After dinner with some friends at a Chinese restaurant lastweek (yes, it is very easy to eat at a Chinese restaurant without consumingeither pork or shellfish), one of them, Bruce, opened his cookie and received afortune which said, “Let reality be reality.” He didn’t know what to make ofit, and asked me to write a blog post explaining it.
My first thought was of the book, “Reality Isn’t What itUsed to Be,” which I don’t recommend. It did, however, have some interestingpoints about how reality is a social construct, and therefore is subject tochange over time.
For instance, the reality these days is that if you pull thecord on a public bus, the bus will stop at the next bus stop. There is no lawor mechanical necessity that causes this to happen. It’s just an unspokenagreement between the riders and the driver that this is how it’s supposed towork, and it does.
There is a certain wisdom and comfort in allowing reality tobe what it is. There are people who waste untold time and energy lamentingthings from the past. They can’t seem to get over a broken relationship, or thefact that they were born into certain circumstances, or any number of otherthings that they can’t change. For them, “Let reality be reality” might be good advice. Accept what is, and move on with your life.
On the other hand, our present-day reality includes manythings we shouldn’t just accept. People starving to death. Animals being huntedto extinction. Water and air being polluted. These are things we ought to change.These are examples of circumstances in which we can do something, and shouldnot just allow the past or current reality to continue as the reality of thefuture.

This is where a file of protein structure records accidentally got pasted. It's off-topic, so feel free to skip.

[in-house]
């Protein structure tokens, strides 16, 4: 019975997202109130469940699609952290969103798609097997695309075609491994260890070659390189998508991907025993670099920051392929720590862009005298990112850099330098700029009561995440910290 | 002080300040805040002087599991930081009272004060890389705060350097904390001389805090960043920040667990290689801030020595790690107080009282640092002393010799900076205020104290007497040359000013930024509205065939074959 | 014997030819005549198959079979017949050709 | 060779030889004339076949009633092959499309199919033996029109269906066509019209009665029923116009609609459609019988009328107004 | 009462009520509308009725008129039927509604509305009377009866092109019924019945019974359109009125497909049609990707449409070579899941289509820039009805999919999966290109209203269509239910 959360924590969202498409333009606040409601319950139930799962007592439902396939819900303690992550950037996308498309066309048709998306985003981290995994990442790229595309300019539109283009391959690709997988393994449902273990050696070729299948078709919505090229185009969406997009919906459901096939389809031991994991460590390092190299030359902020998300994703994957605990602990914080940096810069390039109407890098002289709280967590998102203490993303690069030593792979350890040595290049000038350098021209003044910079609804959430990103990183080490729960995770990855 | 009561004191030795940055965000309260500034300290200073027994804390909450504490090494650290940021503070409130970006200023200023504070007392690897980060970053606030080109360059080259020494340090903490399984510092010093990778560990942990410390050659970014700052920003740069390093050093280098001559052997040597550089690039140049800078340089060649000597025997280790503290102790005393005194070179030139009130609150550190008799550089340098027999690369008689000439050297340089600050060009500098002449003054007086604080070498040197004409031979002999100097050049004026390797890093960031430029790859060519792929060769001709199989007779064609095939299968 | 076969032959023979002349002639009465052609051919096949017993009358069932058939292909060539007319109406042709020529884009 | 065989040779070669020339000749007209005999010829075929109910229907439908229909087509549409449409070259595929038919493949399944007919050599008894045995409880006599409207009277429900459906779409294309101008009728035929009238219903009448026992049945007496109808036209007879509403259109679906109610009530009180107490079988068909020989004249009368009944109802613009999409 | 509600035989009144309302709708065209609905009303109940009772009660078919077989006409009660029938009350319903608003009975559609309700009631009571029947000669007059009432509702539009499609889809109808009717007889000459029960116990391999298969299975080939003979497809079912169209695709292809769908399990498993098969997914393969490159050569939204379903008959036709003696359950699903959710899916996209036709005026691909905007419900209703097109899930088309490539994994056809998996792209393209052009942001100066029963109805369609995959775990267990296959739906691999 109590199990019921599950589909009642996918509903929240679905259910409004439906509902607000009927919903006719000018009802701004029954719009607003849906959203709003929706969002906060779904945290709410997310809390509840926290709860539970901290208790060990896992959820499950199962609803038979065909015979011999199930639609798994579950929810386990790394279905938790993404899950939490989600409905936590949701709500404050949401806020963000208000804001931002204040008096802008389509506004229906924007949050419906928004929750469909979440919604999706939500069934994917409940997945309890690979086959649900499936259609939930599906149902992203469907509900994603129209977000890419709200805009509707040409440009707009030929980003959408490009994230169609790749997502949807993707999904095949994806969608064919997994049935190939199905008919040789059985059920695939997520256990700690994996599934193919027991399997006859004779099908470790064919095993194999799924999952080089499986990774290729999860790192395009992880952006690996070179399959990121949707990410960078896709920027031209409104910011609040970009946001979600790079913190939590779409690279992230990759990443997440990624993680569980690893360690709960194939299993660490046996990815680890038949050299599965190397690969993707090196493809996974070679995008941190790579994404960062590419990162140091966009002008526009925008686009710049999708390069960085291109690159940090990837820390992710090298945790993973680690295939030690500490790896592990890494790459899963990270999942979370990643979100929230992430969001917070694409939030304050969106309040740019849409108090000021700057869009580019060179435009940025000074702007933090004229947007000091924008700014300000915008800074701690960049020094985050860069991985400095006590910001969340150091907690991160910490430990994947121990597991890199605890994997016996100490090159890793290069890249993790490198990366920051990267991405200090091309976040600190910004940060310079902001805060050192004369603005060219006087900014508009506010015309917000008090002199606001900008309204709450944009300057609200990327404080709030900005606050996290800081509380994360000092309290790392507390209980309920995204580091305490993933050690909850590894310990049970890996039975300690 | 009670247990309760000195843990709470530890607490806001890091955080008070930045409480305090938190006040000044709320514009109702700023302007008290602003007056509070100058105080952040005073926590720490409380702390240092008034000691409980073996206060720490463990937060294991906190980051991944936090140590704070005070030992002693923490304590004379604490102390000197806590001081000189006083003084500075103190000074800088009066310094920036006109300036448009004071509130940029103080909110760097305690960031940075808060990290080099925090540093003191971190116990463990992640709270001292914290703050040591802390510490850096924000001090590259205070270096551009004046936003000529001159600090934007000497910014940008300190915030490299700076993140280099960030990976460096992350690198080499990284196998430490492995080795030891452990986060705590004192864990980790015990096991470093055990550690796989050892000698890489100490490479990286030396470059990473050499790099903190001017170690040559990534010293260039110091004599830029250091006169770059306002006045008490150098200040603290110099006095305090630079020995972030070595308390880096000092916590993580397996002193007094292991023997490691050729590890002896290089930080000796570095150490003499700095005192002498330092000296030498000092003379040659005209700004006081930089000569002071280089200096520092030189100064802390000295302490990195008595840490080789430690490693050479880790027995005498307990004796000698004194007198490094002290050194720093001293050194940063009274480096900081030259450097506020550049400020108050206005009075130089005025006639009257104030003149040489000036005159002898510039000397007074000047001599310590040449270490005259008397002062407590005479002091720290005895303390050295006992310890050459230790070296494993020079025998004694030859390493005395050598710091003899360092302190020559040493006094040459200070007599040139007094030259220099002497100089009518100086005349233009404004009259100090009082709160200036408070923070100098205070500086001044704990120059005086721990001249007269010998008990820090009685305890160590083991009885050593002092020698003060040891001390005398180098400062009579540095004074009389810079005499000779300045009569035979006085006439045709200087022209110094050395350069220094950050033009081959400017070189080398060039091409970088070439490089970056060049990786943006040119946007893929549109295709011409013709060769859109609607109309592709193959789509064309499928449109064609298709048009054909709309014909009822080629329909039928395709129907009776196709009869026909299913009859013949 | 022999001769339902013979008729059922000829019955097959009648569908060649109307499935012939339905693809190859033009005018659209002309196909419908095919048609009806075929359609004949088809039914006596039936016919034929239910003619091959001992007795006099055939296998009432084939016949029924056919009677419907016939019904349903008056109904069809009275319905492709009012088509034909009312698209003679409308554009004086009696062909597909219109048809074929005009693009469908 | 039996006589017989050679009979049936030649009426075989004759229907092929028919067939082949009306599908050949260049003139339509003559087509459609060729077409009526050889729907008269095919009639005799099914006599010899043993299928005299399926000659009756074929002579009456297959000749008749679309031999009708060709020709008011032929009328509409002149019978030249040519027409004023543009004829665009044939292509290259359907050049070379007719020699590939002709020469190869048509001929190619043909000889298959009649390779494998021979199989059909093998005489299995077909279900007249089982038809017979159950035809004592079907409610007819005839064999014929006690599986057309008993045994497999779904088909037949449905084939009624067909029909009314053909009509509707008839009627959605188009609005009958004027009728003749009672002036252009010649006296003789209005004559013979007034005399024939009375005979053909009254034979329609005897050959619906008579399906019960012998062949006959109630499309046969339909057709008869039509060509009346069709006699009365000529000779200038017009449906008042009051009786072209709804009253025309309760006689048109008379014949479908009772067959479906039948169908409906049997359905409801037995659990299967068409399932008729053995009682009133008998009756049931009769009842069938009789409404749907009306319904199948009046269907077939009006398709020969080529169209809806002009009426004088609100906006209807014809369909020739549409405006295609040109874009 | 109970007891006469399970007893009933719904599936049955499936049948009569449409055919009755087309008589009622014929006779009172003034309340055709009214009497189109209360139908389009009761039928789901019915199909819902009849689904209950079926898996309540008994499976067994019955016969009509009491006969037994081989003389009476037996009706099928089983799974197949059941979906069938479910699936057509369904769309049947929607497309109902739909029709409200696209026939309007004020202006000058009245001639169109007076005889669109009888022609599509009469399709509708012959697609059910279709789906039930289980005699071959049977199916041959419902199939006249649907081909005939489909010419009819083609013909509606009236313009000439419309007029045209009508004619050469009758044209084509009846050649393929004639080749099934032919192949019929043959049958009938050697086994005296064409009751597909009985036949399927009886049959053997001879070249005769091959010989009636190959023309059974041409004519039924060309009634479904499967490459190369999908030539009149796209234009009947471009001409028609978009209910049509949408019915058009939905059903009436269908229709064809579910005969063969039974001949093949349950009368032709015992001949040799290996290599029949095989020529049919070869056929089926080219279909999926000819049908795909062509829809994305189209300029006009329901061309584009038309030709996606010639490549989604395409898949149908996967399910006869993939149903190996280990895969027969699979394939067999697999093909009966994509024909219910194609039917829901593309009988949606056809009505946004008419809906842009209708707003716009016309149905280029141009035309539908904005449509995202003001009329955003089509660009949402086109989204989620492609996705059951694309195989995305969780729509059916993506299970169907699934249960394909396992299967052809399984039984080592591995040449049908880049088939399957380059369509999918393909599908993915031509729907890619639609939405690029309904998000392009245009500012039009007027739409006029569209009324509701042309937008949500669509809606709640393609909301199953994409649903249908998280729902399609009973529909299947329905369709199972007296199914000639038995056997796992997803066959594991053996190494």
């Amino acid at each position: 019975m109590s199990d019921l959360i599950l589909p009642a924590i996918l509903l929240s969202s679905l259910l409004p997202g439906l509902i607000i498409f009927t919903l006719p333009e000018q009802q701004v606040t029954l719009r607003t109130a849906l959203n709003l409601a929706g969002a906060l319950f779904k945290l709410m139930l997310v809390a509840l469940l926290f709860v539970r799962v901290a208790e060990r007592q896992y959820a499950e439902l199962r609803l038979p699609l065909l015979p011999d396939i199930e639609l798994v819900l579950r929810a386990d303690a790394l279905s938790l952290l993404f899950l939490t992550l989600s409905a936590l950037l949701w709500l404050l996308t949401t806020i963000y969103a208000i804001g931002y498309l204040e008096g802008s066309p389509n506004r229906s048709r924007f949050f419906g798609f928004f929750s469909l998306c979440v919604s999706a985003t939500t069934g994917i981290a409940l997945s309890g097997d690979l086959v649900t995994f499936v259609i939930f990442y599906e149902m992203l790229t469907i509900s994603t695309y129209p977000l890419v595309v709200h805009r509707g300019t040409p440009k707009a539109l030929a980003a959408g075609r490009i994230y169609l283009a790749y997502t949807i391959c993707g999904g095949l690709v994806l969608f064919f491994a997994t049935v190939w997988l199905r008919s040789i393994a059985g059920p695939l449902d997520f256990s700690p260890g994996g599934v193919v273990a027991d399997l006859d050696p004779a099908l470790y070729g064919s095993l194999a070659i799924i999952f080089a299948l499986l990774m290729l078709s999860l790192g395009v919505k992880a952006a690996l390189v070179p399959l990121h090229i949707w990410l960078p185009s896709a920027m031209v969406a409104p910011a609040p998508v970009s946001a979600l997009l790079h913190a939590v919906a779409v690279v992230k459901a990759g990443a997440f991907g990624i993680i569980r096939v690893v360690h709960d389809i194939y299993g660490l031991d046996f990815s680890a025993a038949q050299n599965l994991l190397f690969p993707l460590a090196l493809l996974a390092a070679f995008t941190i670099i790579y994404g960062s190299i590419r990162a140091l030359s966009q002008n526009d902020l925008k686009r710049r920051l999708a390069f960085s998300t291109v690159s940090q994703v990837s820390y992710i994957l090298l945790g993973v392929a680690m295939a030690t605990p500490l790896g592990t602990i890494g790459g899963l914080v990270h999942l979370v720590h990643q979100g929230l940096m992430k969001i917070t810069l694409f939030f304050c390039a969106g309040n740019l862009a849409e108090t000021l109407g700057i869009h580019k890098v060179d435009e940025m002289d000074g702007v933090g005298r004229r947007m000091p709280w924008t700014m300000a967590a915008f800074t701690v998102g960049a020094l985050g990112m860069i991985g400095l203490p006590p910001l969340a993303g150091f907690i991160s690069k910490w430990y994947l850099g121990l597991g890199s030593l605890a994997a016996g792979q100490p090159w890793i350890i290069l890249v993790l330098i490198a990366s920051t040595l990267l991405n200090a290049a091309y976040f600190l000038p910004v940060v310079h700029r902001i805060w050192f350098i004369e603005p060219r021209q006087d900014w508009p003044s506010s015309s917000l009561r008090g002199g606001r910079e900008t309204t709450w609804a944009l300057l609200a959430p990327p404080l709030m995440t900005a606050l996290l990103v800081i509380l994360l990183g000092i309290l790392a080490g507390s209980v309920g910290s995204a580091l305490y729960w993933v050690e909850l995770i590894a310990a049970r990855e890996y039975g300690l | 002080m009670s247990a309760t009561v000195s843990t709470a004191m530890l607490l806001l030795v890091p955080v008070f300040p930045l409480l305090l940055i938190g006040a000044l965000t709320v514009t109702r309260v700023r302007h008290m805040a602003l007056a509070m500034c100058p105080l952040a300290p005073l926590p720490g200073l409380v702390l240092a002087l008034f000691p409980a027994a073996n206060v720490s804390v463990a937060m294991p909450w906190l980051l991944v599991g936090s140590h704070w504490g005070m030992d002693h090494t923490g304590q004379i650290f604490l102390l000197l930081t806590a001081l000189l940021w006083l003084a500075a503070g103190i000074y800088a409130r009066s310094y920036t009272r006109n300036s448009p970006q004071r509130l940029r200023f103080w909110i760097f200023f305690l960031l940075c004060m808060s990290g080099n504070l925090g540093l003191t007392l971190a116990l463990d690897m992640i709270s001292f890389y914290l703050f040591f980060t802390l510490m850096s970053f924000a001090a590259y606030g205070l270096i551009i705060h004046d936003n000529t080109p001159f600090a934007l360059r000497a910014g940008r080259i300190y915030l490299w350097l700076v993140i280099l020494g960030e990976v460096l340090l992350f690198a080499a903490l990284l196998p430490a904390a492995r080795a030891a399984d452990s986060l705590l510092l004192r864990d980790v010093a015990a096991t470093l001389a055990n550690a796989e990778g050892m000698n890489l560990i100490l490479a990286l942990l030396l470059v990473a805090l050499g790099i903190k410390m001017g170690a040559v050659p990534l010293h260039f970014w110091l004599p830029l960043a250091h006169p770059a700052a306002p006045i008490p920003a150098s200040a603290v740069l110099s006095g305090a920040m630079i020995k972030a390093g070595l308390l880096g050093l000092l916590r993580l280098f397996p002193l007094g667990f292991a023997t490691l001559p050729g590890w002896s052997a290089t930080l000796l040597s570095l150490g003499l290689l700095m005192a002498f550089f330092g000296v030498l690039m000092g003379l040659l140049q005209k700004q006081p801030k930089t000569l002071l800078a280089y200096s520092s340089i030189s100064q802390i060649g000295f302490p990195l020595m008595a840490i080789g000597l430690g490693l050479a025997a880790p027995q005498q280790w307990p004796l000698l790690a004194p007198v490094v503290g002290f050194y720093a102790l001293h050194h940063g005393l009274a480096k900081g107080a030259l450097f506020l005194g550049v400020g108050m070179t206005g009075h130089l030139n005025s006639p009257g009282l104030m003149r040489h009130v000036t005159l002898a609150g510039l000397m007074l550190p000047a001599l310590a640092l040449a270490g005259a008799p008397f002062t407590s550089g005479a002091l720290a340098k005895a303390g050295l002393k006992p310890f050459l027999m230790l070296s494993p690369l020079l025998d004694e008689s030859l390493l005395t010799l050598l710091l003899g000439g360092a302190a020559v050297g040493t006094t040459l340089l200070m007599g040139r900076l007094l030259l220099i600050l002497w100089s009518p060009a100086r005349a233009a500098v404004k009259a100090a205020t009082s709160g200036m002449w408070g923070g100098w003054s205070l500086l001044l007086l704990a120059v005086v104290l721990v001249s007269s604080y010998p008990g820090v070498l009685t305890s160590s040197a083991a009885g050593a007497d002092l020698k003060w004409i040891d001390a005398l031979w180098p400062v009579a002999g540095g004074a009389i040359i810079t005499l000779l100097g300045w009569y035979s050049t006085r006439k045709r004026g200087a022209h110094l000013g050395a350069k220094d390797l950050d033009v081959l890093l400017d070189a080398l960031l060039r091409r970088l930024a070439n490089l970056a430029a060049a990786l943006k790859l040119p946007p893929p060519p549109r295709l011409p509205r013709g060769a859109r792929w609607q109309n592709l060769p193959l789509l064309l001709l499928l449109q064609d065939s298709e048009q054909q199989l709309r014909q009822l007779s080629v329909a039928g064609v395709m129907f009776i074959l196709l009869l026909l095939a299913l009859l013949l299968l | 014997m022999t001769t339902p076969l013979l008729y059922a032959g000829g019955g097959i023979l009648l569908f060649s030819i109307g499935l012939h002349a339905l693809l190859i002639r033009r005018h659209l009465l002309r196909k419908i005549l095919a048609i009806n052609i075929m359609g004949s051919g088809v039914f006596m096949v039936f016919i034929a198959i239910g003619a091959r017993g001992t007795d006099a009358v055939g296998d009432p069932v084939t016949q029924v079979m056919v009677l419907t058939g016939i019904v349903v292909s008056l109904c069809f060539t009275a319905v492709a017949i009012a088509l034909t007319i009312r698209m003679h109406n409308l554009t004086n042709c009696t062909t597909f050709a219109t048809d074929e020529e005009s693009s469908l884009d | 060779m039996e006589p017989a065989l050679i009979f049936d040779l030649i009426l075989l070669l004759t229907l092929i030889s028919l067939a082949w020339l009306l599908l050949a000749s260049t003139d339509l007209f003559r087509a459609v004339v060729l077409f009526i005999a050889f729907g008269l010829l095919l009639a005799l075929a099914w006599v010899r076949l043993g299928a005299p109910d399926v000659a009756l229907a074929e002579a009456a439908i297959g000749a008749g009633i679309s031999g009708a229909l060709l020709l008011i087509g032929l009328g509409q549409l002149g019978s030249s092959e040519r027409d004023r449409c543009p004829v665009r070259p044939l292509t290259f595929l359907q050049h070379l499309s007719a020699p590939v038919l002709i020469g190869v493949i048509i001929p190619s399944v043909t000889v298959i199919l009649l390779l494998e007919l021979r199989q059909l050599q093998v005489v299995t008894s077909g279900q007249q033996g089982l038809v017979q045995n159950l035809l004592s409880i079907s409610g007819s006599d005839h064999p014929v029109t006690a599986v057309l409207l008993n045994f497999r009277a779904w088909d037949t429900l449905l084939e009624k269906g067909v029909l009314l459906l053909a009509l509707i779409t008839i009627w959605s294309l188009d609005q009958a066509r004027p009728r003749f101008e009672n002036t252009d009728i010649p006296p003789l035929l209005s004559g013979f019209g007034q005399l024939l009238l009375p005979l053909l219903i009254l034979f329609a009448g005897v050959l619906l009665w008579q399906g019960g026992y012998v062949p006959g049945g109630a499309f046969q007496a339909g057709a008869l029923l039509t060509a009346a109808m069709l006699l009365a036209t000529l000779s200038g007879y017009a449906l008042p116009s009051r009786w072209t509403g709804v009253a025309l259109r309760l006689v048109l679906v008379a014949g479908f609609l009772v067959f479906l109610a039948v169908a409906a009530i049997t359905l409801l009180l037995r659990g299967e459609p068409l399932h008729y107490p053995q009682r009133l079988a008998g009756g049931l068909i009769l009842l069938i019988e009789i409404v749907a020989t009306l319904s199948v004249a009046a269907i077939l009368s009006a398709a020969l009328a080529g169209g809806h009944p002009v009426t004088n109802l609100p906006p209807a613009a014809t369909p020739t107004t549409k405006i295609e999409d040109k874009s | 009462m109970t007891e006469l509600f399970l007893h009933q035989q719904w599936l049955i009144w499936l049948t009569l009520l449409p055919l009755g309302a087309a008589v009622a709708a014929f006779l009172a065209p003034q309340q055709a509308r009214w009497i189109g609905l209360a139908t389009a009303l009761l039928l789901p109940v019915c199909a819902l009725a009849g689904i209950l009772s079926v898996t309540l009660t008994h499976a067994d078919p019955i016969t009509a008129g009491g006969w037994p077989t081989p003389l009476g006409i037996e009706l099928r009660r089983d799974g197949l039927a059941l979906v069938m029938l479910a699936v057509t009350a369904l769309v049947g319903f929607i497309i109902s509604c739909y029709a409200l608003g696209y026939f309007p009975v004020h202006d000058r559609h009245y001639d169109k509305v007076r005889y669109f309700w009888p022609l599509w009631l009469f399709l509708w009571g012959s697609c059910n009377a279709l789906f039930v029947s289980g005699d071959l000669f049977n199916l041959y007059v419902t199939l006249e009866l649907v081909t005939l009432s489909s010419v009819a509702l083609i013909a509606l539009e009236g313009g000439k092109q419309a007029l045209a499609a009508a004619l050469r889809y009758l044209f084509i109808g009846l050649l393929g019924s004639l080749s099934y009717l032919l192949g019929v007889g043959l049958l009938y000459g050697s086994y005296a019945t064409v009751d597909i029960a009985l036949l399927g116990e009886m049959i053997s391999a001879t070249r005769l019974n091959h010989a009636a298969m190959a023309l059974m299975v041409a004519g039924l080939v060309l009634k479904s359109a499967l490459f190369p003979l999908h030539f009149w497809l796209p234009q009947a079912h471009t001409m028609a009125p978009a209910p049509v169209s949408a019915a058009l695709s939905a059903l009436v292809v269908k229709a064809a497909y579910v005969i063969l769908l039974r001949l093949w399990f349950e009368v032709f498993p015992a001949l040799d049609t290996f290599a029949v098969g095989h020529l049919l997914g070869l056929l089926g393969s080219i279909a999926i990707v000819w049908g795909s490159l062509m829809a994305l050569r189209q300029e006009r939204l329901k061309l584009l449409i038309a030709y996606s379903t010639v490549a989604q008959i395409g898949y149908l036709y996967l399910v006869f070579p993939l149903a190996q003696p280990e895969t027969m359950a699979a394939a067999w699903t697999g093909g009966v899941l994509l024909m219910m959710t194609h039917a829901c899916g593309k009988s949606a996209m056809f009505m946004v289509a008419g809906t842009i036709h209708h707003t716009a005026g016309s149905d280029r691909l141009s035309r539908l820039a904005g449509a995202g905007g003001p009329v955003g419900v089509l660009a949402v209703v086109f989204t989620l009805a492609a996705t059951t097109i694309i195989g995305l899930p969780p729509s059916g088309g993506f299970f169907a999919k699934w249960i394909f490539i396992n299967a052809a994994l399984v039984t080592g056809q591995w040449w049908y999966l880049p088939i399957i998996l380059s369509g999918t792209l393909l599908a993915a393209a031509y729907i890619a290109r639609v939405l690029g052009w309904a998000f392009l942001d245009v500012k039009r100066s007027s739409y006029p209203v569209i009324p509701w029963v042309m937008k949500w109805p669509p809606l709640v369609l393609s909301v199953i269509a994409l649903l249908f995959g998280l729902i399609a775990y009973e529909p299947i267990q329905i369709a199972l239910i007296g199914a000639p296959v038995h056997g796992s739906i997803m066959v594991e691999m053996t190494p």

Which brings us around to the Serenity Prayer:
“God grant me the serenity to accept the things I cannotchange; courage to change the things I can; and the wisdom to know thedifference
The Serenity Prayer is pretty good advice, but according to Jewish tradition, it doesn’t go far enough. It implies that if there is something that I, personally, do not have the power to change alone or in my lifetime, I should just leave it be.
In the section of the Talmud called “Pirkei Avot,” (“The Ethics of Our Fathers,”) the rabbis acknowledgethat the task is great and the day is short. There is too much for us to doalone, and, even with the help of others, there is more that needs to bechanged than can be accomplished in one human lifetime, no matter how young orenergetic a person may be.
However, say the rabbis, in that case we are still commandednot to just “Let reality be reality.” Rather, they tell us, “It is not yourresponsibility to complete the task, but neither are you free to desist fromit.” We are all responsible to do what part we can, be it large or small, eventhough we may not live to see the result.
So, Bruce, what I will say to you is your fortune wastelling you to accept things as they are. For things that cannot be changed atall, by anyone, no matter the effort, that may be good advice. But foreverything else, our tradition says to keep doing what you’re doing, and to continuein your efforts to make the world a better place. Personally, I’ll take theadvice of the Talmud over the advice of a fortune cookie any day.